She taught English in Catholic secondary schools from 1930 through 1950, served as principal at St. Mary's of the Wasatch from 1947 through 1950. She was an instructor, Department of English, at Dunbarton College in Washington, D.C. in 1953. She began teaching as a professor, Department of English at St. Mary's College in Notre Dame, Indiana in 1960 and served as chairman of the department. She retired from full-time teaching in 1975. She was much beloved by her students for her wit and for demanding the best from her pupils. Her academic career included founding the Sister Madeleva Poetry Association, writing and publishing poetry, as well as editing numerous publications, participating in professional and educational organizations. She traveled extensively to Europe for research and continuing educational studies. She is listed in "Who's Who in American Education.”

Sr. Franzita is survived by six nieces and one nephews, many grand nieces and nephews.

Thursday, January 17, 2013

A Place In Glacier National Park

Webcam image of Apgar Lookout, Glacier NP, 17 Jan 2013.


Sunday, January 6, 2013

A Poem about Growing Up Catholic in the late 1950s


Sr. Muriel’s Boys’ ChoirSt. William’s Church, Euclid, Ohio, 1959

Solemn High Midnight Mass, near the end of an era
(one that would end in gunfire from a grassy knoll in Dallas,
In a hellfire of napalm and Agent Orange in Vietnam,
And a medieval Church toppled by patriarchy and pederasty) . . .

There in that modest church on East 260th Street,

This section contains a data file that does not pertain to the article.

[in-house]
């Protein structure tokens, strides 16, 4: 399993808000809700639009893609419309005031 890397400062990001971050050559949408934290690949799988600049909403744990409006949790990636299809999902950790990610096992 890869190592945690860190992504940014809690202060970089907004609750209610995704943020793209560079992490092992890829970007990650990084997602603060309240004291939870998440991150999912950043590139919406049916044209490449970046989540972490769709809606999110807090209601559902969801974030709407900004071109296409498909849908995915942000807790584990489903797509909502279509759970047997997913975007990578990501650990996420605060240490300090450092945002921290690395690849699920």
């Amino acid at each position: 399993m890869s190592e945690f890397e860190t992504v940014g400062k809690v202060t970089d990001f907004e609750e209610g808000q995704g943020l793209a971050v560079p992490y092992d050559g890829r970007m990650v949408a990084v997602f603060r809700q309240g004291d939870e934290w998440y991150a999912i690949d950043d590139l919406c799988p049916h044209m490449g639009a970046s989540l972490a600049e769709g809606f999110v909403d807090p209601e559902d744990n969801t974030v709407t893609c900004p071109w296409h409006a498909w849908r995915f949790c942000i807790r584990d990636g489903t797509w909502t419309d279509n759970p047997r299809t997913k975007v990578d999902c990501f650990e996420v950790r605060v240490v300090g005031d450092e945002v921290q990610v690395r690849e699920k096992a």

In a working-class suburb of a city in its death rattle,

Right there, 28 boys led by an Irish nun of the Ursuline order,
Sang so beautifully it would make the angels weep.

In the hushed darkness of midnight, as Monsignor John Fleming
Processed into the church, with Fr. Walsh as deacon, and Fr. Praznik as subdeacon,
Behind a cross raised high and candles lit against the darkness,

The boys sang “Gesu Bambino,” in English:

When blossoms flowered 'mid the snows
Upon a winter night,
Was born the Child, the Christmas Rose,
The King of Love and Light.

The organist played softly as the boys’ voices soared:

The angels sang, the shepherds sang,
The grateful earth rejoiced;
And at His blessed birth the stars
Their exultation voiced.

And then the chorus, “Venite adoremus”:
O come let us adore Him,
O come let us adore Him,
O come let us adore Him,
Christ the Lord.
As Monsignor Fleming mounted the steps to the altar,
The church lights came on, and for the last time in the season, we sang “Adeste Fidelis.”
We sang it in perfect church Latin diction, following Sr. Muriel’s instructions for each syllable.

Fr. Fleming began the mass, “In nomine Patris, et Filii, et Spiritus Sancti . . . .”
Then, “Introibo ad altare Dei.”

Two eighth grade boys, in surplices and cassocks, responded,
“Ad Deum qui laetificat juventutum meum.”
The response was quick and natural—and not fully understood by the boys
Or the hundreds of people in the pews. In three or four years
This Latin would be obsolete, not to be heard again.
The medieval period, which stretched across hundreds of years,
Was ending. And yes, good riddance! Yet—

There was great beauty and pageantry there,
And to this little choir boy,

Mystery and power in the Latin,
The incense, the sincere prayers of so many of these people,
My friends and neighbors (so many of them now gone).

When it was over, about 1:30 a.m.,
I walked out of the church into the brisk, snowy night,
And walked, my 11-year-old self, the mile home,
Down East 262, to Forestview, to East 266, then home.

All was silence, that night so long ago, as I entered the dark house,
Past the darkened Christmas tree, the unopened presents,
Up the stairs to where Denny and I shared a room.

And I fell asleep, the last Christmas of the Medieval,
With “Gesu Bambino” dancing in my brain,

And hoping one of the presents under the tree was a pair of baseball spikes.

[Bob Coughlin. Chardon, Ohio. January 6, 2013]



Wednesday, January 2, 2013

World's Greatest Grandchild Sings "Jingle Bells"


My grandson, Colin Jude Kleppel, sings his version of "Jingle Bell"s on Christmas Eve.